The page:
Alberta's growing debt explained in a few key graphs

Alberta's latest deficit numbers may seem staggering and they certainly represent a massive change from the recent past, but these are not exactly uncharted waters for the province.

We're not in uncharted waters yet but soon could be, as debt continues to pile up

Finance Minister Joe Ceci expects Alberta will run deficits until 2023-24. (CBC)

Despite an expected increase in oil revenues, Alberta's 2017 budget is again awash in red ink, with a projected deficit of $10.3 billion.

This comes after the $10.8-billion deficit forecast for the current fiscal year, which ends March 31.

The numbers may seem staggering and they certainly represent a massive change from the province's recent past, but these are not uncharted waters for Alberta.

The province ran bigger deficits, as a proportion of its economy, in the late 1980s and early 1990s.

This interactive graph depicts Alberta's budget balance, as a percentage of GDP, since 1981:

What's different now, however, is the financial trajectory Alberta finds itself on.

The province is on track to keep racking up debt for the next several years, dragging its net financial position ever deeper into the negative side of the ledger.

Alberta was once the only province in Canada to have a net-positive financial position — more assets than liabilities — but that ended in the current fiscal year and the downward trend will continue for the foreseeable future.

The provincial government says the rate of debt accumulation will slow, but acknowledges Alberta may lose its nation-leading financial position in the coming years.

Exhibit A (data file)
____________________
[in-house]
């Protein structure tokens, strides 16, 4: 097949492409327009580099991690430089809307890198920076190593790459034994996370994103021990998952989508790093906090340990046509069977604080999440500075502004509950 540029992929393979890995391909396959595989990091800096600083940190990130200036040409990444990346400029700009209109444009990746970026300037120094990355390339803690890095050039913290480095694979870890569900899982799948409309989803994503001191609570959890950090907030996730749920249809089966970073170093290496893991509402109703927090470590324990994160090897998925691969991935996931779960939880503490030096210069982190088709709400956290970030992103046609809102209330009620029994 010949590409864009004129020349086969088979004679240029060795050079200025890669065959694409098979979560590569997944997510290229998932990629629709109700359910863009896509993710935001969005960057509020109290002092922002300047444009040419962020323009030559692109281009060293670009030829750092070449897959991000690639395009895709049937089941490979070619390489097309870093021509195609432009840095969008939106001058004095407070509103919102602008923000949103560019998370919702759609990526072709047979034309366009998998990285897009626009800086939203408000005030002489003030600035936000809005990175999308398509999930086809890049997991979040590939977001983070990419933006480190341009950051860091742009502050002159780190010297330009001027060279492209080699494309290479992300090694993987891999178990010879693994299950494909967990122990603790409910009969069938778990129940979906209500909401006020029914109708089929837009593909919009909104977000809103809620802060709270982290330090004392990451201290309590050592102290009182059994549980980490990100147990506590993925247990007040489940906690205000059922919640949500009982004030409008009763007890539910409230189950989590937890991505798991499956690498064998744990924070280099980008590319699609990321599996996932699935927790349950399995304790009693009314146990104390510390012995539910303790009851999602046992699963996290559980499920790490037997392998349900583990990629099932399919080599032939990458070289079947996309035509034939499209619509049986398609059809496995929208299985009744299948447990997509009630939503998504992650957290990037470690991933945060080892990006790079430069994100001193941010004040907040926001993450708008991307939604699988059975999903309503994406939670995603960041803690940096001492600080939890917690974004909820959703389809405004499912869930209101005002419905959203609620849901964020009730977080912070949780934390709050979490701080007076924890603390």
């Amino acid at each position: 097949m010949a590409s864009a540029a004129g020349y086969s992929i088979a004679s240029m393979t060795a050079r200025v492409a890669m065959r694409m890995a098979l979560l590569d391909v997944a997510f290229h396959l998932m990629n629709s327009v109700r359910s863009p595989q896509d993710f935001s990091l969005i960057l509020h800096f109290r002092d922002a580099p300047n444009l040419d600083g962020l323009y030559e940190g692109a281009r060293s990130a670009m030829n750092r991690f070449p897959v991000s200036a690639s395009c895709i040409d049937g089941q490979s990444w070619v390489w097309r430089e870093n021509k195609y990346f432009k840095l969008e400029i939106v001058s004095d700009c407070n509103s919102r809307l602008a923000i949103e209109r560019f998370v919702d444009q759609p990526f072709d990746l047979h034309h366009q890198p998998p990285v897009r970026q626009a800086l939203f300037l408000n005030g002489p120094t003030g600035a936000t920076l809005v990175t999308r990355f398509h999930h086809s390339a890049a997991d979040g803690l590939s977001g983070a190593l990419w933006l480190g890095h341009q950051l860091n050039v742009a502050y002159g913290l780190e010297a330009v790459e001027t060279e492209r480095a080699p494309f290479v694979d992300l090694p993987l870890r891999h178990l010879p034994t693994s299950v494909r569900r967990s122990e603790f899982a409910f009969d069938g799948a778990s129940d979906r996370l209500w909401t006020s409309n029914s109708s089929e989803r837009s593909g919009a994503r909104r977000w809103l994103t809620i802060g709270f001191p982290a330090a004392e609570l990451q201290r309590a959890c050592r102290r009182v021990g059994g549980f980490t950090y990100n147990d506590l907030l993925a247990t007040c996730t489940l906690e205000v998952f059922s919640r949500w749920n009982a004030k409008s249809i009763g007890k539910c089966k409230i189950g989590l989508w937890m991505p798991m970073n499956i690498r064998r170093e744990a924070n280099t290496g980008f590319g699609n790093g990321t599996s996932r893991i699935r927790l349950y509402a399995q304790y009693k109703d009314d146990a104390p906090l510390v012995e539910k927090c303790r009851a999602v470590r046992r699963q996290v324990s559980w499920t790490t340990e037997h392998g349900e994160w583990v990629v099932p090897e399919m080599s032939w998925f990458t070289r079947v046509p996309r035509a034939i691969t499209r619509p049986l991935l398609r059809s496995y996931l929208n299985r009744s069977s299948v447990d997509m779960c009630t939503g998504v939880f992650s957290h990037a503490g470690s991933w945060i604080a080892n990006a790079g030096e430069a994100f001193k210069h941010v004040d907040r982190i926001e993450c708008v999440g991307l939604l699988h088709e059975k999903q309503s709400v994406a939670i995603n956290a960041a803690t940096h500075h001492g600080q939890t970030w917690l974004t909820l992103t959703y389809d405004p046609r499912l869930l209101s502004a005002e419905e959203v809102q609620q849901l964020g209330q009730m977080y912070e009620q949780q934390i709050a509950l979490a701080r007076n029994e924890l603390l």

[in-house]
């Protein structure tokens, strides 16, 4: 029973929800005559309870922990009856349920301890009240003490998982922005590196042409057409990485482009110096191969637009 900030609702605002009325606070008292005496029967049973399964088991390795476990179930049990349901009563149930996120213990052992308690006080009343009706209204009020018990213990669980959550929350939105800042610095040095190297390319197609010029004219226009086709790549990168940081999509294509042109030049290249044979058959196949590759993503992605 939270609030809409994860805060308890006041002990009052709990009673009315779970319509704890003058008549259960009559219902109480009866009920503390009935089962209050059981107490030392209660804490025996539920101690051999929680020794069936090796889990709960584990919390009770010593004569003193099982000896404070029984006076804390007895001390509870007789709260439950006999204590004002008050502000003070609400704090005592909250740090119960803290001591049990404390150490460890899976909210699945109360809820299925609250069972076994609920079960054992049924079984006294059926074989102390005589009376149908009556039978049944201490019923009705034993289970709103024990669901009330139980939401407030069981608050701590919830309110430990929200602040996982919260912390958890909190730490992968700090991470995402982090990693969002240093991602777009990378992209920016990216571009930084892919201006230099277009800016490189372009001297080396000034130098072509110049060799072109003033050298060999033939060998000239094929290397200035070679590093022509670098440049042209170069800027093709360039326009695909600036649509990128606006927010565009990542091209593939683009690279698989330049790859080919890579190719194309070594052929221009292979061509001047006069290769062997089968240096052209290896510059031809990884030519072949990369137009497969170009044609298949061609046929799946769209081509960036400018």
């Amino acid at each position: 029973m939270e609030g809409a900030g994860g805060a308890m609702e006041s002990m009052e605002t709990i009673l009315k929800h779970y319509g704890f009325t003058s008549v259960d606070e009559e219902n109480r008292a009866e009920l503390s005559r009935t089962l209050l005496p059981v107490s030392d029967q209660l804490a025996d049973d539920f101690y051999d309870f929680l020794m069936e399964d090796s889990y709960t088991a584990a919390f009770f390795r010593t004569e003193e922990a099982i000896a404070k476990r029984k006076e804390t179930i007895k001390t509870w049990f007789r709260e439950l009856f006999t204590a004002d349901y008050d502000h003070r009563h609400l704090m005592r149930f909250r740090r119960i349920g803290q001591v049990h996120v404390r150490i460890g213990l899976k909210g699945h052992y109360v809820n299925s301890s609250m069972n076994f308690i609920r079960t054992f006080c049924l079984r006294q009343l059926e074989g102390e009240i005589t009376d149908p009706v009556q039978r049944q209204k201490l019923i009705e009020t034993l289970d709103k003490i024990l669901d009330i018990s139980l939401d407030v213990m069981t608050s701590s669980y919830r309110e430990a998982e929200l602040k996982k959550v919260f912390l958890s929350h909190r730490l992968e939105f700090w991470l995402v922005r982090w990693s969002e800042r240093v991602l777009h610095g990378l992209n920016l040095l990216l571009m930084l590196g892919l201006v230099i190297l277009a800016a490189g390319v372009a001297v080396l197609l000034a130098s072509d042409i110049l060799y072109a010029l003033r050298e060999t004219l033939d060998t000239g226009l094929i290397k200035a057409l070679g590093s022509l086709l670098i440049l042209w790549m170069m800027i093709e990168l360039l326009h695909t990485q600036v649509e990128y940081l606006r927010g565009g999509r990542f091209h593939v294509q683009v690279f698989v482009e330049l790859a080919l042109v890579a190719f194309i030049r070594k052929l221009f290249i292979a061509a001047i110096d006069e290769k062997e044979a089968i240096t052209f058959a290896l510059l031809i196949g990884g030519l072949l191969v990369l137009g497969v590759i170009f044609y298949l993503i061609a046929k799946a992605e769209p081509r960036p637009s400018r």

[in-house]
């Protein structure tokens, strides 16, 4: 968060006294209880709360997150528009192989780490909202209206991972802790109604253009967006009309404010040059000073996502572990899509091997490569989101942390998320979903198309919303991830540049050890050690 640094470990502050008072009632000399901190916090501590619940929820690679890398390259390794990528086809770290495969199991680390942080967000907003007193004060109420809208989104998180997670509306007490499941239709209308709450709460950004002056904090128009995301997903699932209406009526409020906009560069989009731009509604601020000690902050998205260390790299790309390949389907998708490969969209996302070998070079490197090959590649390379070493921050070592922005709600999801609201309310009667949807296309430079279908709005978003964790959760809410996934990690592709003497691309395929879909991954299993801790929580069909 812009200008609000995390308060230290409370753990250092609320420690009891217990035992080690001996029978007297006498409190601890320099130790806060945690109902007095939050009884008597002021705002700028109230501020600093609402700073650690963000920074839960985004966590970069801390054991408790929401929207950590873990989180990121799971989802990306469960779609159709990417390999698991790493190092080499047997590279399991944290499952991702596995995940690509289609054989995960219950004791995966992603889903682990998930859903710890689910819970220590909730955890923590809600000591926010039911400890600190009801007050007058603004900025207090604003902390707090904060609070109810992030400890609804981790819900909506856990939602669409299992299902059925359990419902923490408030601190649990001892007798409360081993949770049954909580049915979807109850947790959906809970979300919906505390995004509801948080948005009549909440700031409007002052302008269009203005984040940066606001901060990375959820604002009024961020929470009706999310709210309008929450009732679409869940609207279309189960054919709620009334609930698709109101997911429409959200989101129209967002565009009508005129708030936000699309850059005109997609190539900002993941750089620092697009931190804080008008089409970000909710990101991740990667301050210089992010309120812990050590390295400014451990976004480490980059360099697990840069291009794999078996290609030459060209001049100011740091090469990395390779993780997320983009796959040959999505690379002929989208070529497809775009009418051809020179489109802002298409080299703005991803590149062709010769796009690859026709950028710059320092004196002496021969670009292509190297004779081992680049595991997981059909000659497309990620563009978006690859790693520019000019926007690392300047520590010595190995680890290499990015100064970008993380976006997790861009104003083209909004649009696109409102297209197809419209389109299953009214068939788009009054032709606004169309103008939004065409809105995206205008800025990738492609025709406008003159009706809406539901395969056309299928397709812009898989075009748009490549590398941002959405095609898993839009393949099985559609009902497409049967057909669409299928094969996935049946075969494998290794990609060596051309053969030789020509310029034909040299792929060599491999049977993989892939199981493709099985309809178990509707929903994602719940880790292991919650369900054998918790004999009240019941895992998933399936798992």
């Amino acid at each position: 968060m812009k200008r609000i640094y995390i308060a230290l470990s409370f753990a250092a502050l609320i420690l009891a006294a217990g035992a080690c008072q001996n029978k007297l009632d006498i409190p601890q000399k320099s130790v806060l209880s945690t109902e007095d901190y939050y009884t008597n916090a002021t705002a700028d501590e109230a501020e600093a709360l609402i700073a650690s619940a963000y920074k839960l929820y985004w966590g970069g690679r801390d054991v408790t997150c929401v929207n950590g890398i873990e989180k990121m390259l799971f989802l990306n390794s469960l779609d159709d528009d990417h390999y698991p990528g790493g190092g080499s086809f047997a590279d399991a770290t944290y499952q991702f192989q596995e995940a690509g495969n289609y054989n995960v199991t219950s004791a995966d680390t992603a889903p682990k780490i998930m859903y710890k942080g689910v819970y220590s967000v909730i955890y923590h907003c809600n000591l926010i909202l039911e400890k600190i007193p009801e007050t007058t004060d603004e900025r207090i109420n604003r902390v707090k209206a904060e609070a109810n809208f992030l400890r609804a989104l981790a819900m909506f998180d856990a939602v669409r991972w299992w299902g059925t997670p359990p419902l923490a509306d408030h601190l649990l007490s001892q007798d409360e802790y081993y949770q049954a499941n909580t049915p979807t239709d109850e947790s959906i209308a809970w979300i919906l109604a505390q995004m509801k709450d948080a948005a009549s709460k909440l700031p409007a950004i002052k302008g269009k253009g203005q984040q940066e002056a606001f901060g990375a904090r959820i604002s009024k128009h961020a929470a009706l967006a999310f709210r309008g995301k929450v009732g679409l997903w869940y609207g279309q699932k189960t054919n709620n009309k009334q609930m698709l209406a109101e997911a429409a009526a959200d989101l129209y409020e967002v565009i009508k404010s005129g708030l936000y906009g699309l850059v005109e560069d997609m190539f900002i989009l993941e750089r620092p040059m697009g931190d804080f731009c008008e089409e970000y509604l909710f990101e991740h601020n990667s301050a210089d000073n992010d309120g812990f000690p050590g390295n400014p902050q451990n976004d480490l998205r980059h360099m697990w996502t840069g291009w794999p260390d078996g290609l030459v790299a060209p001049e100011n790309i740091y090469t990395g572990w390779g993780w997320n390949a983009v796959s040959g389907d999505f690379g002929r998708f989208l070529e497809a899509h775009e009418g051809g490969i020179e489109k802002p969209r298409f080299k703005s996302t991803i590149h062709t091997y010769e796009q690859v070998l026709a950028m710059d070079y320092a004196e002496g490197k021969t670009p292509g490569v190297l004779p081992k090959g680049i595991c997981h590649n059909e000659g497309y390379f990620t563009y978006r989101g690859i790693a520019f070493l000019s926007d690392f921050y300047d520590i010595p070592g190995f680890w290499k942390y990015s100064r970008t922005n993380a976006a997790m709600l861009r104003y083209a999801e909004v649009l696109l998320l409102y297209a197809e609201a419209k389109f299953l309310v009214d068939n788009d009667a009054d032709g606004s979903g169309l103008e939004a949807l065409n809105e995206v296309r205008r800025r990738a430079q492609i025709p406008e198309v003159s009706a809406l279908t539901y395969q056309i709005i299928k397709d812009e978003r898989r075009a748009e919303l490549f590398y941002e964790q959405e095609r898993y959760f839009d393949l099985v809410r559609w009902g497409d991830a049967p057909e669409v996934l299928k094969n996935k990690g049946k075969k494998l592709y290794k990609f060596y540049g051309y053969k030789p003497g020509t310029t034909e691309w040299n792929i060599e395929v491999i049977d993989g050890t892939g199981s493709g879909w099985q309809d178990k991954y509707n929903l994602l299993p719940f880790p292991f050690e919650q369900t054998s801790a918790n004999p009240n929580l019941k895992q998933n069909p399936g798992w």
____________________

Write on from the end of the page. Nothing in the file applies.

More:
The 2017 budget document states the government is committed to maintaining "one of the lowest" debt-to-GDP ratios in the country — not the lowest.

Indeed, the budget projections suggest Alberta's net financial position will plumb new depths in the coming years, dipping even deeper into negative territory than the province saw during the early 1990s.

This interactive graph depicts Alberta's net financial position, as a percentage of GDP, since 1981:

Astute readers will notice a pattern in the above two graphs — the upward and downward trends tend to mirror the booms and busts in the prices of oil and natural gas.

Natural resource revenues have, of course, played a major role in whether the province has run deficits or surpluses, and that correlation continues today.

Royalties, land leases and other revenues related to the oil and gas industry have made up a major chunk — nearly half in some years — of the province's income for decades, but those revenues have dried up recently.

The annual haul reached a low point in 2016/17, when non-renewable resources accounted for just 5.7 per cent of government revenues.

That amount is expected to improve in the upcoming fiscal year, which begins April 1, but the budget projections still put the amount well below historical levels.

This interactive graph shows non-renewable resource revenues in Alberta as a proportion of total government revenue, and in absolute dollars, since 1981:

Of course, revenues are only one half of the equation.

Expenses are the other, and Alberta's NDP government has steadfastly asserted it won't slash spending to balance the books more quickly, which it sees as the wrong move during a downturn.

Rather, Finance Minister Joe Ceci said Thursday the plan to eventually tame the deficit will involve reducing the rate of spending growth below that of expected revenue growth.

"We have a plan to reduce the deficit year over year and return to balance," he said.

"This will be achieved by keeping spending below population (growth) plus inflation."

By Ceci's projections, it will take until 2023-24 for that plan to return Alberta's finances to a surplus position.

And then, he said, it would be time to start paying down the debt.


Robson Fletcher

Data Journalist

Robson Fletcher's work for CBC Calgary focuses on data, analysis and investigative journalism. He joined CBC in 2015 after spending the previous decade working as a reporter and editor at newspapers in Alberta, British Columbia and Manitoba.